My name is Dennis and I am a person in long-term recovery. I came into the world in a car at the corner of 22nd & Passyunk Ave in South Philly and it has been a bumpy ride since that hot, August night. I wish I could blame my addiction on my childhood, but I can’t…and I won’t.
I had my first drink at the age of 7. While I did not become an alcoholic that day, I knew I had found something special! This magic elixir made me feel funny, handsome and outgoing. I had to have more.
My alcoholism started, as I look back, in high school. I was a weekend warrior and drank to excess every chance I got. I thought it made me popular with the girls and with my fellow athletes. Weekend parties were the norm, and my house was party central most of the time. My parents were away many weekends and the only request made of me was not to call them if I got arrested, which I didn’t…yet.
Alcohol was my solution. It was my answer to feeling awkward, to feeling ugly, to just feeling. I used alcohol to hide that I thought I was and became the person I thought others wanted me to be. I was the life of the party, until the party became a necessity.
After high school, my friends grew up, got married, got good jobs and created a life. I continued the “good times” well into my adult life. I sought out people who still wanted to relive the glory days and just have fun. Getting married didn’t stop me. Getting married a second time didn’t stop me. Getting married a third time didn’t stop me. After all, if they didn’t want to party, I didn’t want them around. Three divorces later, it was all THEIR fault. After all, I’m a nice guy, right?
I was a terrible husband, father, son and brother. It wasn’t my intention to be, but this disease had such a hold on me that little else mattered. I burned through money and relationships and left a broken-hearted family in my wake. I didn’t care. I wanted to do what I wanted to do.
I bounced from job to job because I would call out sick and my car always had a flat tire when I went out for lunch. I was unemployable but truly felt like I was a great employee and the companies I worked for were lucky I wanted to work for them.
I should be dead several times over. I put myself in situations I don’t know how I walked away from without a bullet in my head. I ripped off drug dealers because I thought they owed it to me because I spent thousands already. Why not throw me some freebies?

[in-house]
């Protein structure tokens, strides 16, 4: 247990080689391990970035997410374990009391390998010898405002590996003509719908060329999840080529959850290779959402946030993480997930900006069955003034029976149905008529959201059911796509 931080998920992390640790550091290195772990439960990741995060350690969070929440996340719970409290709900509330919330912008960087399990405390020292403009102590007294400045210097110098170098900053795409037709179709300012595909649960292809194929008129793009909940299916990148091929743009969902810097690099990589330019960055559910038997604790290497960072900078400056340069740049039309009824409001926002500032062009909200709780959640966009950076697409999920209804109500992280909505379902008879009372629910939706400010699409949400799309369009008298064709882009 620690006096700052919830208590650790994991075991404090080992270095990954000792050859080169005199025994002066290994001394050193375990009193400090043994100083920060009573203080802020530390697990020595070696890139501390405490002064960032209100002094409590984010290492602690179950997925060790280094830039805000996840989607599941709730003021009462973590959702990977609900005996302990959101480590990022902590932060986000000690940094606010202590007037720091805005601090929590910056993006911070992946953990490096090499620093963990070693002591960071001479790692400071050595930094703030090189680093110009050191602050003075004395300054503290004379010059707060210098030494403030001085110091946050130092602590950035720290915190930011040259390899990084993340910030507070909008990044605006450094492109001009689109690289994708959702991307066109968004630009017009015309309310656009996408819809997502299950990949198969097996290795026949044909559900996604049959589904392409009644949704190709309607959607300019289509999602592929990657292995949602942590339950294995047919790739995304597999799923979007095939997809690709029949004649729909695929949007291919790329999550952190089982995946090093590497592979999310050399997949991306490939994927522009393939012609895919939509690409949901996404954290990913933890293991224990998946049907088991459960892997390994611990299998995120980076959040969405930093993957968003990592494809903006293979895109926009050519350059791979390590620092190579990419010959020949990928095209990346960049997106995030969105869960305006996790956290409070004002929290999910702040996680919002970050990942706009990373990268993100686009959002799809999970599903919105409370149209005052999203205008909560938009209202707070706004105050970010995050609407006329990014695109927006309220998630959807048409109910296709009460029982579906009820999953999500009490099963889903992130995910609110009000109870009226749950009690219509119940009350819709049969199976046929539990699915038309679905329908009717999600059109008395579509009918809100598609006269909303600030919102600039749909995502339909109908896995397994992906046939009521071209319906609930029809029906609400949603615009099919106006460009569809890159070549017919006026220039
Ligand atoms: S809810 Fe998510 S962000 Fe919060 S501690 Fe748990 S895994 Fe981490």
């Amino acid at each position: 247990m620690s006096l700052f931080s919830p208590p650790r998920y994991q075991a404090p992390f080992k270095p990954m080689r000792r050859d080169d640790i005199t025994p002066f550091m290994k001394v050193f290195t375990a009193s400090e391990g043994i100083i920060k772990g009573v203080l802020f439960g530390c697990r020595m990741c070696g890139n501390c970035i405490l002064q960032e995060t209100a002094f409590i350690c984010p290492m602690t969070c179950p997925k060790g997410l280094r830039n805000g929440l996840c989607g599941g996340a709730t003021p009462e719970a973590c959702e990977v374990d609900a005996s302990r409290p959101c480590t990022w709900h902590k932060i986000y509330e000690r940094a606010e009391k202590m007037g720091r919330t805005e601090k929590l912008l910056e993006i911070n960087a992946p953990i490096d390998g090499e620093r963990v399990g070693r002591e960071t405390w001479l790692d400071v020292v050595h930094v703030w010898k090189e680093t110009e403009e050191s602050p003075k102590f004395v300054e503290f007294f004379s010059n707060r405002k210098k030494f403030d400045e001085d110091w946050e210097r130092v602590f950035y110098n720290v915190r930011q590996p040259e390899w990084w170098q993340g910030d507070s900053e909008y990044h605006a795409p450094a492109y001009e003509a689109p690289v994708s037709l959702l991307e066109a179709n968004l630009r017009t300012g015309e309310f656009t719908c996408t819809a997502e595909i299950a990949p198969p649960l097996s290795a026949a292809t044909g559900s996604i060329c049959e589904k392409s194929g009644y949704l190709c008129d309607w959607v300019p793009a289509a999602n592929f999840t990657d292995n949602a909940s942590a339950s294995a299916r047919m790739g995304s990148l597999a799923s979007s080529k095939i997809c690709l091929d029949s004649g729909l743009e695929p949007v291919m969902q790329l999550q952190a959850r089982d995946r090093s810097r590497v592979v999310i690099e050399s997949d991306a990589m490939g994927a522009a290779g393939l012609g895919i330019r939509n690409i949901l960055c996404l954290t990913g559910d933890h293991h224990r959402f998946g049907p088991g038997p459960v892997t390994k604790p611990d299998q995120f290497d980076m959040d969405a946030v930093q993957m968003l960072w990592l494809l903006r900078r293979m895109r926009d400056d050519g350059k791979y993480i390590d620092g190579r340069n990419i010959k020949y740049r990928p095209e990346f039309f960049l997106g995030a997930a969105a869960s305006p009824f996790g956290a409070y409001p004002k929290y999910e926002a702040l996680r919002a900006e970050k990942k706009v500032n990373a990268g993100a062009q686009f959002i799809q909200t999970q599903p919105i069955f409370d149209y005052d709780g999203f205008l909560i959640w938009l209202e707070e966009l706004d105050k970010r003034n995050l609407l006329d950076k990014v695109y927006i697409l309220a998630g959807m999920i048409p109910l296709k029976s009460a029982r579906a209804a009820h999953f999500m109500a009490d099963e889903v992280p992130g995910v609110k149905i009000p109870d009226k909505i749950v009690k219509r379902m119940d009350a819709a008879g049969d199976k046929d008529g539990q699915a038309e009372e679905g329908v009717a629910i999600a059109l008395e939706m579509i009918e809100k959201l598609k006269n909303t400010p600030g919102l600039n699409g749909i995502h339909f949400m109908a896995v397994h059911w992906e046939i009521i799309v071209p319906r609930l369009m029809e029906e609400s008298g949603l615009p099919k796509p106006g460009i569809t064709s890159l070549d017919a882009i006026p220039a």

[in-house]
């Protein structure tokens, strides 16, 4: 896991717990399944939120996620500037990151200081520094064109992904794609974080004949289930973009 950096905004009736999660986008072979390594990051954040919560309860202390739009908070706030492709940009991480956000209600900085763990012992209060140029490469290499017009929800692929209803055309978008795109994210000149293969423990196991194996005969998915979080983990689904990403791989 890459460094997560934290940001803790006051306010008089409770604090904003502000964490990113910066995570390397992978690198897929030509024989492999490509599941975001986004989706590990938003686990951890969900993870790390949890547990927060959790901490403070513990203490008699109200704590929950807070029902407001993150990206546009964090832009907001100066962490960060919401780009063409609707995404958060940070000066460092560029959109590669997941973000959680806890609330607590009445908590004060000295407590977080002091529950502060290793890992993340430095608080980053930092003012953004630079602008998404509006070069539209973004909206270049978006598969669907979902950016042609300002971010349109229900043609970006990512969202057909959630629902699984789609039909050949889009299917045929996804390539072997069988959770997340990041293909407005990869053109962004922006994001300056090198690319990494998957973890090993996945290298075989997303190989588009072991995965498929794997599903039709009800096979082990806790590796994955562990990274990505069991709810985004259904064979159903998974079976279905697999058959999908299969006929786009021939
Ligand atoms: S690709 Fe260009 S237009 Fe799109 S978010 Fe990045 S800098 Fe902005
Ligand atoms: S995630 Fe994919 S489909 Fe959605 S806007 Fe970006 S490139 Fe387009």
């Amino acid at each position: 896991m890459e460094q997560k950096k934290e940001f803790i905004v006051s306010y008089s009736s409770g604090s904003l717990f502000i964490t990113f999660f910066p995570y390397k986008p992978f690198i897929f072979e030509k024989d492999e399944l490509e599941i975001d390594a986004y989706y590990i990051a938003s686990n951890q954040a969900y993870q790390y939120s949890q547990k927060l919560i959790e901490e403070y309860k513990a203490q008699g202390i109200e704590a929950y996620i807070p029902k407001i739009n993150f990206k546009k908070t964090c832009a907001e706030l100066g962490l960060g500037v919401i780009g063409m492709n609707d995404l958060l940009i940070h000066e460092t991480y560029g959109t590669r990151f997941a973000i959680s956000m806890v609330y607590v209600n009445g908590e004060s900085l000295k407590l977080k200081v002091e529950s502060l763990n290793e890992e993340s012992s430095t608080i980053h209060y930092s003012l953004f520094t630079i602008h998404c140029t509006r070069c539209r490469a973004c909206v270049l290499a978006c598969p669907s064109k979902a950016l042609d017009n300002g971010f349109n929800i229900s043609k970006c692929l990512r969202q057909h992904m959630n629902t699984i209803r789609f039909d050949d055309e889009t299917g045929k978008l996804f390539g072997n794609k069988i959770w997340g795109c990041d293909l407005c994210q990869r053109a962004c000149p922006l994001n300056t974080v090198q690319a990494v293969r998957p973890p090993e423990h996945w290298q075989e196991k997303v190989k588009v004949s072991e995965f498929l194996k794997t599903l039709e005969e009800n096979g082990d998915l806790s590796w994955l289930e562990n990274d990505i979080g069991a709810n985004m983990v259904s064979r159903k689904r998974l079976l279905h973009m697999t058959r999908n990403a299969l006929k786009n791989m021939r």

I would seek out the seediest bars because I thought I was better than the people in there. At the end of the night I was going home to my nice, warm house, while they were going back to their crack houses without water, electricity or heat.
Then something happened.
The day came when I never left those houses I thought were beneath me. I didn’t leave because I couldn’t. I couldn’t face others. I couldn’t face my family. I couldn’t face the girlfriend I had let down, yet again. I couldn’t and didn’t want to face myself
I tried to take my life on a few occasions. Once in a hospital, the doctors told me I would be dead before the weekend was over. I laughed it off because I believed I was bulletproof, and had Phillies tickets for a game the following week. It was that night that God came to me and told me I was going to be all right. I had that “White Light” experience where my life flashed before my eyes and I was granted another chance. You would think that was enough to stop me. It wasn’t. Addicted people, like myself, have a short-term memory. We forget the bad times. We forget the 500,000 times we couldn’t control our drinking and drug use and focus on the ONE time we did, or at least thought we did.
The last time I thought about ending my life, I was standing on a bridge looking down. Not thinking about the hurt and heartache I would cause those left to deal with the aftermath, but rather that it wasn’t high enough to kill me, and it would just hurt. I didn’t want to hurt. I wanted it to stop. I checked myself into a Psych Ward and began the road to recovery. I didn’t want to die, but I didn’t want to live either. Not the way I was. Thank God I had a girlfriend and some family that didn’t turn their backs on me, as they could and should have.
My recovery journey has been one of struggle, but it has also been one of many blessings. Finding my purpose in life has been an exciting ride. The people I have met in recovery are some of the greatest people I could ever associate with. Going from an unemployable person to where I am now makes my head spin. I speak at rehabilitation centers, prisons and hospitals to help spread the message of recovery.
When I first came into recovery, I did not mention my past because I felt people looked down on, and judged the recovering person. Then I did something I hadn’t in a long time. I told the truth. I explained my journey from addict to person in recovery and the business owner decided to take a chance on me. I am now the office manager for an insurance agency that is the second largest in growth for the company in the past year.
I have learned that I am worth the good things in my life. While some relationships may take time to heal, as long as I know I am doing the next right thing and helping another person in recovery, there is always a chance to mend broken fences. Today I have a relationship with my higher power that I call God. Although I tried to take myself out of the equation, the fact is that God isn’t done with me yet. I have work to do, and to show others that, yes we DO recover.